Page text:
Korean DMZ
South Korean soldiers look toward the North Korean side as a North Korean solder approaches a United Nations truce village building that sits on the edge of the Demilitarized Zone, which separates the two Koreas. Reuters

The number of defectors crossing the border from North Korea to South Korea has fallen. A new report shows that while defections are down overall, the proportion of women fleeing the reclusive country is up.

Women between the age of 30 and 39 are members of the most likely demographic group to leave the confines of the North Korea, according to South Korea’s Ministry of Unification. The number of defectors has dipped significantly since 2011, when Kim Jong Un took the nation’s helm after the sudden death of his father and predecessor Kim Jong Il. Experts say the reasons for this drop could include marginally improved living conditions and tighter border controls, which were mandated by Kim Jong Un.

“North Korea is now significantly less poor than it used to be,” Andrei Lankov, a Russian scholar and noted North Korea expert, told the Guardian. “Although malnutrition is still common, death from starvation is no longer a daily threat for even the poorest citizens.”

The data also reflect a change in opinion about South Korea as a destination to begin life anew. It has been widely reported that many North Koreans find it difficult to assimilate to life in South Korea after defection, with many struggling to find jobs.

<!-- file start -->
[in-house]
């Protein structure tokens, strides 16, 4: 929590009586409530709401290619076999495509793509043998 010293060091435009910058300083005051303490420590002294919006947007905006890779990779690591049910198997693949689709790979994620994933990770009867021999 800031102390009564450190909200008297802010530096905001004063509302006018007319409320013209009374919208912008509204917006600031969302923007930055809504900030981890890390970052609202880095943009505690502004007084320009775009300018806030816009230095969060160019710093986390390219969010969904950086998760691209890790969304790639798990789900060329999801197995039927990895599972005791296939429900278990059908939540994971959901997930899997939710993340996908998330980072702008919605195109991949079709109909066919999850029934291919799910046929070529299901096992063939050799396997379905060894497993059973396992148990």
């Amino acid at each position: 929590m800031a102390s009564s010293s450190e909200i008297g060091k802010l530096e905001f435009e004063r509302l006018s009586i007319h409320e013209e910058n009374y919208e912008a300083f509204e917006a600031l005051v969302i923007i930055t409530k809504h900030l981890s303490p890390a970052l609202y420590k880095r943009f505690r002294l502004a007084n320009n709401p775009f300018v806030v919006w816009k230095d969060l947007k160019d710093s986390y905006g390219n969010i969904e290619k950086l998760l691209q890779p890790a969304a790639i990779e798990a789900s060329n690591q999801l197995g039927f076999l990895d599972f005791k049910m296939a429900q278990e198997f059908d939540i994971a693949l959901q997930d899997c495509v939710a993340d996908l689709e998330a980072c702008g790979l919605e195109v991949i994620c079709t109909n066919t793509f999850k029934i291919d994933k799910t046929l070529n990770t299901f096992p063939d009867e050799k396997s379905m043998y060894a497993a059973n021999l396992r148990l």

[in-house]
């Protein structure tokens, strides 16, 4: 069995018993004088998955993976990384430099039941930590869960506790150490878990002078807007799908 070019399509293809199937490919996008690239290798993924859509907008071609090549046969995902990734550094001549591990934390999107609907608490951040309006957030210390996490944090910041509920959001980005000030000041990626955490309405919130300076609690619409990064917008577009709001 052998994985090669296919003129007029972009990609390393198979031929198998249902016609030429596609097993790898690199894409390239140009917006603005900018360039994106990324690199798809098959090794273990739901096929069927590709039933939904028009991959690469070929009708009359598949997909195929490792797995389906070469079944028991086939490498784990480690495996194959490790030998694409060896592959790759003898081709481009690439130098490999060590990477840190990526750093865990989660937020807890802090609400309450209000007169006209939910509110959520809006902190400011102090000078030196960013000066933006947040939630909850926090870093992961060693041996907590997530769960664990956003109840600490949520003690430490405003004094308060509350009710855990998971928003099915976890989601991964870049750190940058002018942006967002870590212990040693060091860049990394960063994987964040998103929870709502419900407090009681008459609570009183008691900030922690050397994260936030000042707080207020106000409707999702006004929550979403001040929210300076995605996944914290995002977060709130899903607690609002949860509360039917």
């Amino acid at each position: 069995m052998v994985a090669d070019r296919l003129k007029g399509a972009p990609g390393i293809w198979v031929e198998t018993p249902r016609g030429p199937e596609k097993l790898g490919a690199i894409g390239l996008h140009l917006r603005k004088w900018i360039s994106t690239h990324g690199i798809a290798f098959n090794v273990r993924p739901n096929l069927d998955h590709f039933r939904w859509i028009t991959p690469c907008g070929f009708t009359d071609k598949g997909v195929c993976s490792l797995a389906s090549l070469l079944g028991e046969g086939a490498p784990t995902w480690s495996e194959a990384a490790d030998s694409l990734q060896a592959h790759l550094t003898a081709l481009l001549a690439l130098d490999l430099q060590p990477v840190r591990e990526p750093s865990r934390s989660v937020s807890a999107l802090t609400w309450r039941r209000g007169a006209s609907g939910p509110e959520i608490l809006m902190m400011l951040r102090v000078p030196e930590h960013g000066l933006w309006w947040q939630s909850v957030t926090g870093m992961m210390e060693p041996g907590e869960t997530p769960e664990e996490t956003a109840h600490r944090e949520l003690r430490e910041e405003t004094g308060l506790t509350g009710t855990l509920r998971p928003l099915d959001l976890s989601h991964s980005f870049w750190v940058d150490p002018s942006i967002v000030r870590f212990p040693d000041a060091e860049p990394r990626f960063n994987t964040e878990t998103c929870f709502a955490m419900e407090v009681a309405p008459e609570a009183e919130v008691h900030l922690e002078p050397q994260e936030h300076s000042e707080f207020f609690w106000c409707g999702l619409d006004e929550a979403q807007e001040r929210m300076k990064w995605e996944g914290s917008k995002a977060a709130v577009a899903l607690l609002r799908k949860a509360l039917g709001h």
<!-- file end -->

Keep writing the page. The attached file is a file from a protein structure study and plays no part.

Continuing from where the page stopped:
“Many defectors experienced hardship in living and getting proper jobs in South Korea. Many defect to the U.S. or U.K, as well, though they are not as well economically supported,” Seo Yu-seok, a researcher at the Institute of North Korean Studies at the University of Detroit Mercy, told the Washington-based NK News. “So the merits of coming to Korea, risking their lives and futures is decreasing every day among North Koreans.”

During the past 15 years, the proportion of women defecting has almost doubled, Ministry of Unification data shows. In 2001, women represented 46 percent of the defectors going to South Korea; this year, the comparable figure was 83 percent. The rise in the proportion of women defecting has a lot to do with the attention given to men in North Korea, where they occupy most of the government positions. This kind of gender bias makes it easier for women to flee, going unnoticed for longer.

“For women, they remain as a housewife, meaning that they won’t be bound to as many restrictions as men ... This would lead them more freedom to go to markets and make profits, which would lead to a more opened chance to step out for freedom,” Seo said.